I have a special relationship with Louis Malle’s 1981 Hollywood cum arthouse film My Dinner with Andre. Although normally such a declaration would be followed by a revelation about how I was related to one of the actors, perhaps Wallace Shawn who plays an inoffensive man leading a mundane life, that is not the case. I was introduced to the film in a way that highlighted an aspect of interpretation, and although I didn’t know it at the time, I inadvertently learned firsthand about how little we understand ourselves.
I was visiting my oldest brother over thirty years ago when he mentioned that he’d seen the movie. “It was great,” he told me. “The whole movie takes place in a restaurant where two men are having dinner.” That turned out to be the only accurate thing my brother said about the film.
He continued, “And this one guy, who is just an ordinary guy trying to live his life, is meeting with this pompous bore of a man who goes on about philosophical bullshit and nonsense and how special he is and how he travels all over. So full of shit. And the other guy sits there and listens patiently even though he can’t stand it, and then finally, right near the end of the film, the little guy just devastates him with just a few words. Really puts him in his place and shows him how full of shit he is. Amazing.”
I had never seen the film so I had nothing to say about his description, although my brother’s derision for the traveller and his sympathy for the normal man who had to sit through a pretentious diatribe stood out. When I left my brother’s place that evening, the description stayed with me. Despite his positioning of himself as a stolid family man and his jealousy of my seemingly footloose university student lifestyle, I never thought he might be talking about himself. If I had thought to it, I might have considered that he was trying to make a statement by his way of talking about the film. Instead, if I thought of it at all, I presumed the film would be as he described and that its plot would be pointed toward the comeuppance of the windbag.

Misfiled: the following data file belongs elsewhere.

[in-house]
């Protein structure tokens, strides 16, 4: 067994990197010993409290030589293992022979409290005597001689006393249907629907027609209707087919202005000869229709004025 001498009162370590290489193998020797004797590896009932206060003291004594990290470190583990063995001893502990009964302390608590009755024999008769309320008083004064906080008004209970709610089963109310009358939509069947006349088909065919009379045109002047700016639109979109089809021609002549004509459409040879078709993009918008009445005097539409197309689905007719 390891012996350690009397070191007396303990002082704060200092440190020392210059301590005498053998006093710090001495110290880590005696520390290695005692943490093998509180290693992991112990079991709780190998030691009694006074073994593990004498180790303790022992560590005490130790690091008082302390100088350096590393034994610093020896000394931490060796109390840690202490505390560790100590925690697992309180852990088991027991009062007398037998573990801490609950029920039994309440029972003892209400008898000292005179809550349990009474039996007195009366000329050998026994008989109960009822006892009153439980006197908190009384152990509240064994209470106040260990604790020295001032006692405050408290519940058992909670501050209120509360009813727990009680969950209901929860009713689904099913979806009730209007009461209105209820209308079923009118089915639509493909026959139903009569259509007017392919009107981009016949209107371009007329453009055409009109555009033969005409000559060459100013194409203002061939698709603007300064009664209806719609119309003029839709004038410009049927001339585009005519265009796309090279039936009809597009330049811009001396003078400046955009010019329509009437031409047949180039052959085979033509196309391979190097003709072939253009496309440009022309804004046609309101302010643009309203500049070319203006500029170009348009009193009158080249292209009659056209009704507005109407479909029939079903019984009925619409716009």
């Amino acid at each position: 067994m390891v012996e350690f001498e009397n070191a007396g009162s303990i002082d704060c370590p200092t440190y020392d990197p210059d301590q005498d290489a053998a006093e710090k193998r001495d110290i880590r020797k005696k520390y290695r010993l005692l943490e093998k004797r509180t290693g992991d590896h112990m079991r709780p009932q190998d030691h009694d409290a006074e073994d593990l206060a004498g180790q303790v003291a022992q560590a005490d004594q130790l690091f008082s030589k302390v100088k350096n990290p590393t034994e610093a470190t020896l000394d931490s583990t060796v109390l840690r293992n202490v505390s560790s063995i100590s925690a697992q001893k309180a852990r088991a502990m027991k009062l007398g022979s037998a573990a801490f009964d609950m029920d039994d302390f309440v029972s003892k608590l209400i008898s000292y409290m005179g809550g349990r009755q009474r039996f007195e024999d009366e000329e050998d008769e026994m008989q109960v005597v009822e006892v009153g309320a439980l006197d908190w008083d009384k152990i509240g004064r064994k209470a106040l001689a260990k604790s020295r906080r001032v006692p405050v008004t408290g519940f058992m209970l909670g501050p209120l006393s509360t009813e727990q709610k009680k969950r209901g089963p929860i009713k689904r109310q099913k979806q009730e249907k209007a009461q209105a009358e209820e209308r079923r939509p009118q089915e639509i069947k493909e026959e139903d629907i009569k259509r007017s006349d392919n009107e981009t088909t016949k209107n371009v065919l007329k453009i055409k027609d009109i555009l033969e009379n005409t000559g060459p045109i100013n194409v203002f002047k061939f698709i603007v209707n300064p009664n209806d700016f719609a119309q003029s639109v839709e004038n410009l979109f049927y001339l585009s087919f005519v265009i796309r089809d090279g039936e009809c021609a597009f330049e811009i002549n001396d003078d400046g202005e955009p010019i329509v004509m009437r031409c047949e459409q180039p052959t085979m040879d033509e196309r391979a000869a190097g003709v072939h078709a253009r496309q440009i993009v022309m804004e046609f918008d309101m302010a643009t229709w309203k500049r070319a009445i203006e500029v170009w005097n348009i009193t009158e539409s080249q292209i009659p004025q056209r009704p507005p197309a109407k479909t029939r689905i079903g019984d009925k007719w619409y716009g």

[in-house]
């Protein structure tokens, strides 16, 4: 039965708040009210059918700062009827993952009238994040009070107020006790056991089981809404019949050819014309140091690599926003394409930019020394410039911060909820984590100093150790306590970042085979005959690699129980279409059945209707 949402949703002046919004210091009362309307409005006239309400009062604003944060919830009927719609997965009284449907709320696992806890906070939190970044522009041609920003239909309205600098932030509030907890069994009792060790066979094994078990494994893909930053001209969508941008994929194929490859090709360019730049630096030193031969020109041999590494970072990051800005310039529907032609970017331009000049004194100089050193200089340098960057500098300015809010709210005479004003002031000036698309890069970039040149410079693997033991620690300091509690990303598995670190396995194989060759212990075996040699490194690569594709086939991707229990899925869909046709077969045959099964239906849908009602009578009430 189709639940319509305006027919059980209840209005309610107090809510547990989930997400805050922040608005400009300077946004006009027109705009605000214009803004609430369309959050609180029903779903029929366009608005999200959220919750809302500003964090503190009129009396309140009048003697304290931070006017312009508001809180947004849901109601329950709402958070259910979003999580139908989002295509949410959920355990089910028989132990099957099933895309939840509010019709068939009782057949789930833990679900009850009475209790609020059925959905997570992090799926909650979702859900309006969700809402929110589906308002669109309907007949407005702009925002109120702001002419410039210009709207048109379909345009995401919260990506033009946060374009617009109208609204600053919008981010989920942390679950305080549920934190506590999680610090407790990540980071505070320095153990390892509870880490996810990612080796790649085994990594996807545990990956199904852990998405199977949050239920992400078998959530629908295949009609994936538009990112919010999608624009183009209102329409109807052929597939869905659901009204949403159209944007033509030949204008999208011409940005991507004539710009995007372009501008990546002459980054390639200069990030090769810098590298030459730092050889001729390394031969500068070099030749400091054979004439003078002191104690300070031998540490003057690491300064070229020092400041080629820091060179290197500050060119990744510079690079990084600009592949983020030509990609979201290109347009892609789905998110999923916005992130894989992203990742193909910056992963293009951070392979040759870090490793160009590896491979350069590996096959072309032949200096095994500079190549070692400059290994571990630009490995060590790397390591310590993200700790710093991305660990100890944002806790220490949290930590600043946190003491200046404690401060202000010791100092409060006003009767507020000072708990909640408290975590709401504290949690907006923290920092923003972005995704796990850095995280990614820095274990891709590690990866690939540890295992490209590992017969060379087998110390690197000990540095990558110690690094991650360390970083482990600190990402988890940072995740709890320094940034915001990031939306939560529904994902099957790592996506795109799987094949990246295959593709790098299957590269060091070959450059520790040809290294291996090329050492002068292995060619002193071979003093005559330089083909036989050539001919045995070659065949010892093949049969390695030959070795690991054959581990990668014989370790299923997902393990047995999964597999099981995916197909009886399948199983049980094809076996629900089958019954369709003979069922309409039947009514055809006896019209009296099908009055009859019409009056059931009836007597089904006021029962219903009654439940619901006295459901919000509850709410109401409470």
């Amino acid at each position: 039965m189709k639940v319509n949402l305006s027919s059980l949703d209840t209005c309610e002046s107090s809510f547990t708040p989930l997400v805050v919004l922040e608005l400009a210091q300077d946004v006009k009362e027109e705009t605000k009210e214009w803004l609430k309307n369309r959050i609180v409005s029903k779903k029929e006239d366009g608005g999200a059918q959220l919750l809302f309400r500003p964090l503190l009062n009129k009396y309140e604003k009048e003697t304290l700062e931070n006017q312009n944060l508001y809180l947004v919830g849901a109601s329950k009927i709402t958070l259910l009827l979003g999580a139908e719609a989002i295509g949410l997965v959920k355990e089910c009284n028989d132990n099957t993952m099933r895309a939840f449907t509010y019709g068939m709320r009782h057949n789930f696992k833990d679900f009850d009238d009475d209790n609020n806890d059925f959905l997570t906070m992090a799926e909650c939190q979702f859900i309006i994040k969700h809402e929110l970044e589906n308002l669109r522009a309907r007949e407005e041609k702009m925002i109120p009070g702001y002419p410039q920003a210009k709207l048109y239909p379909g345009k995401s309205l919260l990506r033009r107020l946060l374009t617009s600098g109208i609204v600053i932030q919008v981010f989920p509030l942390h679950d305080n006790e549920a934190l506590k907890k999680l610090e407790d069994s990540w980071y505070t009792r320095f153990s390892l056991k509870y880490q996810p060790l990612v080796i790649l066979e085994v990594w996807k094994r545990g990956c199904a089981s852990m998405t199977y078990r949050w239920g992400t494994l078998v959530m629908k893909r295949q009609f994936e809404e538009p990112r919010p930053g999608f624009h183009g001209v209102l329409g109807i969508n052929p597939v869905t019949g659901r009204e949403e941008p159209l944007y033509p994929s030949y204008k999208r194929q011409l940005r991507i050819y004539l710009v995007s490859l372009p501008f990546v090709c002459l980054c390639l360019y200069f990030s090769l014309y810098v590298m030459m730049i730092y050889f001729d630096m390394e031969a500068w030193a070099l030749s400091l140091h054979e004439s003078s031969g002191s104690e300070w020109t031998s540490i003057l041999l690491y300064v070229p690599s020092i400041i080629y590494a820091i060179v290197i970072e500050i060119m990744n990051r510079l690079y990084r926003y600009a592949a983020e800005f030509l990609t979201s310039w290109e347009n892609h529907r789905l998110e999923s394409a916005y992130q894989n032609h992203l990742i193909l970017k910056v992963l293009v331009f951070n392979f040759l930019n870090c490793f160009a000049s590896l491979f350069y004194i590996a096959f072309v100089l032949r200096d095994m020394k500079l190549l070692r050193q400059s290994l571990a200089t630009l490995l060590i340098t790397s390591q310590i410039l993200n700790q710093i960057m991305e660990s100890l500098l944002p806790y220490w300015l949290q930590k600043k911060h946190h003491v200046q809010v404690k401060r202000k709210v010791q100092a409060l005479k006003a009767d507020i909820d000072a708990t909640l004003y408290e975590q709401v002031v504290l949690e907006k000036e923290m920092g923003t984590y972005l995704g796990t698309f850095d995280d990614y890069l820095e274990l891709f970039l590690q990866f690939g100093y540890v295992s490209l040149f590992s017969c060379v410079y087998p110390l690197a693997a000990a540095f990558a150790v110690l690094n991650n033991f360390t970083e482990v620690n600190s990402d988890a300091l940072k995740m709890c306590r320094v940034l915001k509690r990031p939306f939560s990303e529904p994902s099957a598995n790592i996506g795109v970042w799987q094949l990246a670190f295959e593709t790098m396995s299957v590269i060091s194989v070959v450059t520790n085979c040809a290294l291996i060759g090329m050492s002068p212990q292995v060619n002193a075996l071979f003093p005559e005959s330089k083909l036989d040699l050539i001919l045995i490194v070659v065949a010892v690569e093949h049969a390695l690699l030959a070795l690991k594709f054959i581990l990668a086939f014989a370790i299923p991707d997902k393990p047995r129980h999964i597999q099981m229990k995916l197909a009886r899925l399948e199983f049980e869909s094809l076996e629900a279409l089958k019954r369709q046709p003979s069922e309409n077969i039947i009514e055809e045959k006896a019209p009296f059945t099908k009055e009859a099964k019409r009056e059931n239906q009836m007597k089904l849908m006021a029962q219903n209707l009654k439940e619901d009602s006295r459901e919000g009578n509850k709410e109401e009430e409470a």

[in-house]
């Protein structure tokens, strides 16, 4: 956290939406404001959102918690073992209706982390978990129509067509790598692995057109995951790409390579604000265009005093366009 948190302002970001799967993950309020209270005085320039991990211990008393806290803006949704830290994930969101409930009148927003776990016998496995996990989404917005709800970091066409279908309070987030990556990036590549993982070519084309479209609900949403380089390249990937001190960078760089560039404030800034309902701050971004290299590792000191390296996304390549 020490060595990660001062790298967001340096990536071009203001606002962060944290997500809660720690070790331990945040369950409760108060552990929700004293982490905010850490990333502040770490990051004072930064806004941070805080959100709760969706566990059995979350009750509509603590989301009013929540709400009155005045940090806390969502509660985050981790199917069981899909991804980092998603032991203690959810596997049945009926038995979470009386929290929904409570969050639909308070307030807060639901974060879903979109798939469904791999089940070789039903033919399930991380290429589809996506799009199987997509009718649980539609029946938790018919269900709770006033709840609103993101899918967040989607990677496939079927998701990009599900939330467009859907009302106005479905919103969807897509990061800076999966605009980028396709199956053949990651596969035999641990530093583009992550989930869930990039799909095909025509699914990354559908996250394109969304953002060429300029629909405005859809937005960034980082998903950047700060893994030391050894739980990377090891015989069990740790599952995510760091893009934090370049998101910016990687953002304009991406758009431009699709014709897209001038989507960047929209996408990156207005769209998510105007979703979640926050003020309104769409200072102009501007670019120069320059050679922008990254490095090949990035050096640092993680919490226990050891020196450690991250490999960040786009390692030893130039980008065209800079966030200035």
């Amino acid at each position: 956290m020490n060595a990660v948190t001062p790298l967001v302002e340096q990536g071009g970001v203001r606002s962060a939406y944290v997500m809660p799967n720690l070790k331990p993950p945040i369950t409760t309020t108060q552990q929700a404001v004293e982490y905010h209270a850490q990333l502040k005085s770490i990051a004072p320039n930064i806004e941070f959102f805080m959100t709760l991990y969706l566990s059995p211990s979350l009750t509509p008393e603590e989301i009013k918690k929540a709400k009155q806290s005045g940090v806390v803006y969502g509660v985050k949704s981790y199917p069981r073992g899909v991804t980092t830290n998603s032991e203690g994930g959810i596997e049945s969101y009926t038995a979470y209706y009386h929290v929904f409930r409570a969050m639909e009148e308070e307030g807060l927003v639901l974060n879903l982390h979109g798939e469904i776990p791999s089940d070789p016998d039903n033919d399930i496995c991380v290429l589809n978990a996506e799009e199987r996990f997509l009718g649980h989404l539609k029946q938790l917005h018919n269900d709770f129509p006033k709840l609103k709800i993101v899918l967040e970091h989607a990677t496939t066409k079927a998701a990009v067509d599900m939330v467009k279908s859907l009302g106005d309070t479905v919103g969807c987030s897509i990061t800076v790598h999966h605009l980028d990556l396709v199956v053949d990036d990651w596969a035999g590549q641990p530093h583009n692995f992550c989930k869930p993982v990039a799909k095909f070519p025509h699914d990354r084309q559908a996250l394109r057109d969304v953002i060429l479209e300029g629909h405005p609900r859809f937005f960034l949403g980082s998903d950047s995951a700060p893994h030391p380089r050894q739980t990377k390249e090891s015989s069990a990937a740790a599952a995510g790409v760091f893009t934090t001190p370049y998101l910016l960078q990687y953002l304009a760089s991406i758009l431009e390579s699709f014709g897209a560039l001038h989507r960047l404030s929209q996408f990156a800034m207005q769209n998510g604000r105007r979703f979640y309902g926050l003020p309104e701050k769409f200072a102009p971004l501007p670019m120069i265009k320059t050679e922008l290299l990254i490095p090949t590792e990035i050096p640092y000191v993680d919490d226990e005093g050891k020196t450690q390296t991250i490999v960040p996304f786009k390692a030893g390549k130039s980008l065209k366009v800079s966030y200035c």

If you know the film, or have read a description of it online, you know that my brother’s description could not be further from the truth. As my first year sociology professor, Dr. Pepperdene once said in class, “it is not so much whether someone is right, but their mistakes can be very interesting.” My brother’s gross simplification of what the film was doing, as well as the roles of the characters, said much more about himself and his way of thinking about the world than it did the film which happened to fall victim to his fantastical reading.
When I watched the film with some friends a few years later, I waited for the subtle derision that would indicate that Wallace Shawn had enough of his friend Andre Gregory’s bombast. Likewise I waited for the empty philosophical platitudes which would best describe Andre’s character. Instead, I saw a film in which two very unalike friends meet, and through a long discussion conducted with mutual respect and delight, they both come to a better understanding of their own world and that of their friend. Far from Wally’s delight in the schadenfreude-fueled insult, or my brother’s description of Wally’s satisfaction at denigrating his friend, I saw instead a pleasantly distracted man who takes the train back to his apartment and wife while pondering his childhood and the many different paths his life might have taken.